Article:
All systems are go in the U.S. office furniture market.
The current business climate — favoring flexible workstations over a traditional, closed-door office — could have stood in the way of the industry's growth, said Thomas Reardon, acting executive director of the Business and Institutional Furniture Manufacturers Association in Grand Rapids, Mich.
The days of decorating a dignified office with tony products have passed, Reardon said. Instead, furniture makers are thriving on a new emphasis on systems, he said. Those modular, chameleonlike work areas can be shifted from a private office environment to a team meeting room.
``It's furniture that someone fits together to accommodate multiple workers or [that] holds one worker in a cubicle-style office,'' Reardon said. ``As opposed to a freestanding office or one with a row of desks, it's a much more versatile product that can be reconfigured and added to as needs change.''
Such systems have several elements: panel systems that form the wall and the structural unit of a workstation, and desk systems that embrace both panels and other work accoutrements to create a sometimes-private, sometimes-group setting.
Each system includes acoustic barriers to muffle noise and nonload-bearing panels that can be moved easily, Reardon said.
Systems are especially popular in high-tech, information-driven industries in the Silicon Valley and midsize companies entering a growth phase, which are ``flush with capital and are starting to invest in larger offices,'' he added.
The systems approach has helped spearhead an estimated 14.5 percent increase in office furniture shipments for the first 10 months of 1997, compared with the previous year, Reardon said. The association forecasts that the office furniture industry will ship $11.25 billion in goods and services in 1997, a 12 percent increase over last year.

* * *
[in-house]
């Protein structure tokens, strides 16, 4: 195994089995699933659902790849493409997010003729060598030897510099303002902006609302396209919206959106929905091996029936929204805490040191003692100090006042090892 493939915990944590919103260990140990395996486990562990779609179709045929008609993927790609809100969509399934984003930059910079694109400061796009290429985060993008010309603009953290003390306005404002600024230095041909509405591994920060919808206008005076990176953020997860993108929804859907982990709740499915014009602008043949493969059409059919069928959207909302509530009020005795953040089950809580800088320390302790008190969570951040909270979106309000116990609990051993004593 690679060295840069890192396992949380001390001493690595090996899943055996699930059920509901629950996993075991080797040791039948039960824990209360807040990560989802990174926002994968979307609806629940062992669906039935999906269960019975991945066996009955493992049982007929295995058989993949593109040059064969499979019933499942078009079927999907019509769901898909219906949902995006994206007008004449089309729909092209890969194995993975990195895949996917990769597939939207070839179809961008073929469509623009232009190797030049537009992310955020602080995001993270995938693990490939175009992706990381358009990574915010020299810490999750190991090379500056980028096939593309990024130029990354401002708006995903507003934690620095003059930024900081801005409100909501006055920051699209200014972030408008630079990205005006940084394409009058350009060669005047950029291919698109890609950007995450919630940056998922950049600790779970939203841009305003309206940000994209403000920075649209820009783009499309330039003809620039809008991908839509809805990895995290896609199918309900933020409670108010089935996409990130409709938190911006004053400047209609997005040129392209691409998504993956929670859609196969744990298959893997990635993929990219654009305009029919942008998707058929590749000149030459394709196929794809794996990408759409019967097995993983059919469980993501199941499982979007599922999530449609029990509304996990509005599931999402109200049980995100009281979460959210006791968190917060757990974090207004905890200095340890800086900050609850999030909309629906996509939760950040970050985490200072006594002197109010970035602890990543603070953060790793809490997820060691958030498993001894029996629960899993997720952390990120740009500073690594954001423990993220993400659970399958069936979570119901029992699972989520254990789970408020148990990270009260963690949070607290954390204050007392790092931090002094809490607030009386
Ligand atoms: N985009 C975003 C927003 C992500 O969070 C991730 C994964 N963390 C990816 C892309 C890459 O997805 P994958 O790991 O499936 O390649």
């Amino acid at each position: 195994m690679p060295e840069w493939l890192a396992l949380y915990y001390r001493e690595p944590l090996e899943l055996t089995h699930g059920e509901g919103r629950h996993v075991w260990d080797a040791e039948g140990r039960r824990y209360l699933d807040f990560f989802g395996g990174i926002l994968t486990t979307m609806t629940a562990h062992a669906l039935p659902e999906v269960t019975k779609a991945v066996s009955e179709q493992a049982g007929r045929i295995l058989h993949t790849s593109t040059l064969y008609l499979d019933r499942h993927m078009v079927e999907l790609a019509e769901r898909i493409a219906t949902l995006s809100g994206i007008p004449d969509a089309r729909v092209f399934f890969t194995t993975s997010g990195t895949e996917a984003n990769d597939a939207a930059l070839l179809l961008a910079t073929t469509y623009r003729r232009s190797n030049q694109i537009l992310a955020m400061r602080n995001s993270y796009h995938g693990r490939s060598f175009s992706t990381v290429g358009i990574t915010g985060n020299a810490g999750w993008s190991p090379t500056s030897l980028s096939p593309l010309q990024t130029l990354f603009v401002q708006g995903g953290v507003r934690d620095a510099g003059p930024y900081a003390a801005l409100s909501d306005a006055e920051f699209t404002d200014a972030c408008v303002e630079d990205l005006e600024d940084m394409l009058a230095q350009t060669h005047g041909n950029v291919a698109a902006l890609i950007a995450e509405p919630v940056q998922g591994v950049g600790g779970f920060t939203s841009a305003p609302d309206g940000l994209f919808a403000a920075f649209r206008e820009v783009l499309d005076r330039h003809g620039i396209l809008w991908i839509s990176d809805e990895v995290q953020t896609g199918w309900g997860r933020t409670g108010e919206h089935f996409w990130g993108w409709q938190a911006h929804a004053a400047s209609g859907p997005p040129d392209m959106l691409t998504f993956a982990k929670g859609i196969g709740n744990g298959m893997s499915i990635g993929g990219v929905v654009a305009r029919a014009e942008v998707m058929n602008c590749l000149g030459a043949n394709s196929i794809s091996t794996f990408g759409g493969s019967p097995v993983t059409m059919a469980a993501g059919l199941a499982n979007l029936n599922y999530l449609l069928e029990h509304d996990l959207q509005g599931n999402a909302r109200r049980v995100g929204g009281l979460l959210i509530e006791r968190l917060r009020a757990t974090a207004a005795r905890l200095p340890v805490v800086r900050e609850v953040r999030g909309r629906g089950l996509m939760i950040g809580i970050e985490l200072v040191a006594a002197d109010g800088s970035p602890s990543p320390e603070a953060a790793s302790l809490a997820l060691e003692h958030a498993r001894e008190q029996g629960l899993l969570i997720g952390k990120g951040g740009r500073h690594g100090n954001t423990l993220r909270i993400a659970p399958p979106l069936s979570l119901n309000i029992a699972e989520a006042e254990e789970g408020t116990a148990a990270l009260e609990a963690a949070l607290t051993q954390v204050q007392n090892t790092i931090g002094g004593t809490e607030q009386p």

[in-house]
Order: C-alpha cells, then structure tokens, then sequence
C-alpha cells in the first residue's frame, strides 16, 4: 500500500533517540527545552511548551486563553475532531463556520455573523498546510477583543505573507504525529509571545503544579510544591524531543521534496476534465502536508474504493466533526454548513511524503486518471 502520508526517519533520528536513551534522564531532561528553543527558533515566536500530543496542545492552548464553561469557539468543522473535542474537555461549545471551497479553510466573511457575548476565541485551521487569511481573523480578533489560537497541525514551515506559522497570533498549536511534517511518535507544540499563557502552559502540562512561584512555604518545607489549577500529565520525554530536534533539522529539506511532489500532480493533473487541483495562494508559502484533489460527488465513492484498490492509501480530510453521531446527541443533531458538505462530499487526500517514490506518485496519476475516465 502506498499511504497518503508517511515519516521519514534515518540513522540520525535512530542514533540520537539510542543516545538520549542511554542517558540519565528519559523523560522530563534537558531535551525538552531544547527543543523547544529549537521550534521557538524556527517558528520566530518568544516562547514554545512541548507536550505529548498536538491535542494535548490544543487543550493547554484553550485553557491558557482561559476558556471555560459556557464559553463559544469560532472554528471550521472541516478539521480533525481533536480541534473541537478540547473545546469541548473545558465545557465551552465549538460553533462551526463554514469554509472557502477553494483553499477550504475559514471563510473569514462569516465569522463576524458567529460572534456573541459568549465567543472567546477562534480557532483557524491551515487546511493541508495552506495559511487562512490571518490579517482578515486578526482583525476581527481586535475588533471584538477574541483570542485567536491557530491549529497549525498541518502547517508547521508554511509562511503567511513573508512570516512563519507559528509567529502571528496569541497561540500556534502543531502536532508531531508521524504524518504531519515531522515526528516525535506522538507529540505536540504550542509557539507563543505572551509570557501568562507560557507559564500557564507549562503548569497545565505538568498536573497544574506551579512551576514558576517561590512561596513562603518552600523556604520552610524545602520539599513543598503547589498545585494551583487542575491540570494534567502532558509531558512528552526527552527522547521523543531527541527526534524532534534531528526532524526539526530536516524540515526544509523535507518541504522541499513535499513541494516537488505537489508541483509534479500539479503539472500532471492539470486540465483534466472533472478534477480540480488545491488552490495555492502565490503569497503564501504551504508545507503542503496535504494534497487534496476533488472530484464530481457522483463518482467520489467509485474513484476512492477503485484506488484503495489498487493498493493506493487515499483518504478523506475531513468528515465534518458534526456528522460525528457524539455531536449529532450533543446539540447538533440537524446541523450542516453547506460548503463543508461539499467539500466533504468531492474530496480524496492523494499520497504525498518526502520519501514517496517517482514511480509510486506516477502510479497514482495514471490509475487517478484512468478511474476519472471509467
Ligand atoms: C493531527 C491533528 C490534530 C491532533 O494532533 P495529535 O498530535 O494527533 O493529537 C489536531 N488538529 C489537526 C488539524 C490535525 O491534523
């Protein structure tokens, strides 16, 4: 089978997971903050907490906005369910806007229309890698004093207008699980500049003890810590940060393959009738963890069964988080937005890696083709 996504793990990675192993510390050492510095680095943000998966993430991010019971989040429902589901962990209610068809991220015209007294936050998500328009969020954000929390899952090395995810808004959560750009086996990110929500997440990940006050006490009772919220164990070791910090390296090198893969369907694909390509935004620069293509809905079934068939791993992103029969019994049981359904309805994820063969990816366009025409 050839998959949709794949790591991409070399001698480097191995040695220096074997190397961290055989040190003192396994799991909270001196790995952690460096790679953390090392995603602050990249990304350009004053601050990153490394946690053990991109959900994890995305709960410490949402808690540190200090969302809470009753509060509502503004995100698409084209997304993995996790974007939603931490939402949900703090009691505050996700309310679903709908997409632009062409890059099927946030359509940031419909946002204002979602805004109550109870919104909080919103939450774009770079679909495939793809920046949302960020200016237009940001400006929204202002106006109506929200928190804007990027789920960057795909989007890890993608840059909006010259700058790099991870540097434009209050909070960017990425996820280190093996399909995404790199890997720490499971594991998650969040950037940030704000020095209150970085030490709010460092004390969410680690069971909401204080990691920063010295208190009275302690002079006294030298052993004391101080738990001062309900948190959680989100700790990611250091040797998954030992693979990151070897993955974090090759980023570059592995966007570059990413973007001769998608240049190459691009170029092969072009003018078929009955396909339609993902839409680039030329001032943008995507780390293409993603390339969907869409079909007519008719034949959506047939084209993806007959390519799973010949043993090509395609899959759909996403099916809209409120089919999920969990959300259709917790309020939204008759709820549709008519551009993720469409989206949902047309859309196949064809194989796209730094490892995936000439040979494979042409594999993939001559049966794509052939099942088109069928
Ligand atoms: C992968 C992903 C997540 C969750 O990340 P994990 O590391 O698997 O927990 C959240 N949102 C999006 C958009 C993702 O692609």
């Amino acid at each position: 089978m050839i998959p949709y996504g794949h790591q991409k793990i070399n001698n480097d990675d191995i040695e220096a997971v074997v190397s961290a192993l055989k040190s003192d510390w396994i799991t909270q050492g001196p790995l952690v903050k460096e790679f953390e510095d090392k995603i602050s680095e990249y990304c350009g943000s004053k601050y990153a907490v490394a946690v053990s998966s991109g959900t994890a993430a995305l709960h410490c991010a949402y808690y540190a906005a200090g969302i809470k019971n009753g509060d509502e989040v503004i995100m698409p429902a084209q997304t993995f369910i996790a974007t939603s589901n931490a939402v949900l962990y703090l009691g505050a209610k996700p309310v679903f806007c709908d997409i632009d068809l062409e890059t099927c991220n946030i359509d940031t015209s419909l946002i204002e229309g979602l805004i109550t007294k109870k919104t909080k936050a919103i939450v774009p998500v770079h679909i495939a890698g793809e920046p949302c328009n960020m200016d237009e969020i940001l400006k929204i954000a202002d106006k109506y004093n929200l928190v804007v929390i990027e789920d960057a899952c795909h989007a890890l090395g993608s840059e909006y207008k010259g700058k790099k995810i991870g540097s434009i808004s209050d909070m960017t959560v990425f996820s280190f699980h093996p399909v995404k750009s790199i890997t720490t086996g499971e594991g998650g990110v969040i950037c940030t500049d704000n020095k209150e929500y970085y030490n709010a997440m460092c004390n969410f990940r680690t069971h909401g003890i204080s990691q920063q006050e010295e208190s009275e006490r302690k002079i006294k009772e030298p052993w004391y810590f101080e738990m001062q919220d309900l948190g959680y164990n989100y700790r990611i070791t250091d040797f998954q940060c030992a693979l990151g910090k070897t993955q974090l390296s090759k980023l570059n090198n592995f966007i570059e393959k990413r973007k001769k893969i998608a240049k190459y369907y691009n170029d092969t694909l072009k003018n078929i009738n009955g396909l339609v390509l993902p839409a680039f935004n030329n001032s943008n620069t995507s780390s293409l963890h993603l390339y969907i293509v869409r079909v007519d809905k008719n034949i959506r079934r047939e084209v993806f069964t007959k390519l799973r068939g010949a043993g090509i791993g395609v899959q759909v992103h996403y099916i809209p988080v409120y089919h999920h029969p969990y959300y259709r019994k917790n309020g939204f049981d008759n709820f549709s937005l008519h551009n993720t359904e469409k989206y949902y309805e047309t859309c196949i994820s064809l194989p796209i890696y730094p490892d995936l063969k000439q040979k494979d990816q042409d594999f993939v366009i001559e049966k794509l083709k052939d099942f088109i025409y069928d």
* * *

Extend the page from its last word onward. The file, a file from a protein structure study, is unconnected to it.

Those rosy numbers are especially gratifying for BIFMA, which had projected only 6 percent growth for 1997 and 1998, Reardon said. Now, the association has tweaked its estimates to expect 8 percent growth in office furniture shipments next year and 6 percent growth in 1999.
U.S. office furniture shipments recorded a 6.4 percent increase in 1996. Shipments last year were valued at $10 billion, an increase from $9.4 billion the previous year.
Of that total, the largest chunk, or 34.6 percent, was spent on systems furniture, with seating and files making up other areas of large capital investment. About 25 percent of furniture is made from wood, with the rest coming from nonwood products including plastic.
Several other industry trends continued. One was the growth in discount furniture shops and refurbished and ready-to-assemble furniture, Reardon said. Those areas put pressure on manufacturers to hold down costs to fend off price competition, he said.
The future also must accommodate computers, Reardon said. That includes training tables used in office conference rooms built to hold a laptop computer for interactive learning, he said. Those tables, many of which use plastic materials, must accommodate wires and other sophisticated cabling.
The change to systems furniture is also a change in mindset. Haworth Inc. of Holland, Mich., a leading office furniture maker, recently put out a study on the move to cognitive ergonomics, or creating work environments that help people think.
The company says a person's thoughts are consciously and unconsciously formed by surroundings, making the work space an extension of the mind. That changes the approach to office furniture by focusing on ways to help spark the creative process, the company wrote in a December report on the study.
``Your mind is like a bucket of water,'' Haworth organizational behaviorist Jay Brand said in a news release. ``The goal of your office should be to help preserve that water for important, intellectual tasks and avoid wasting it on energy-sapping distraction.''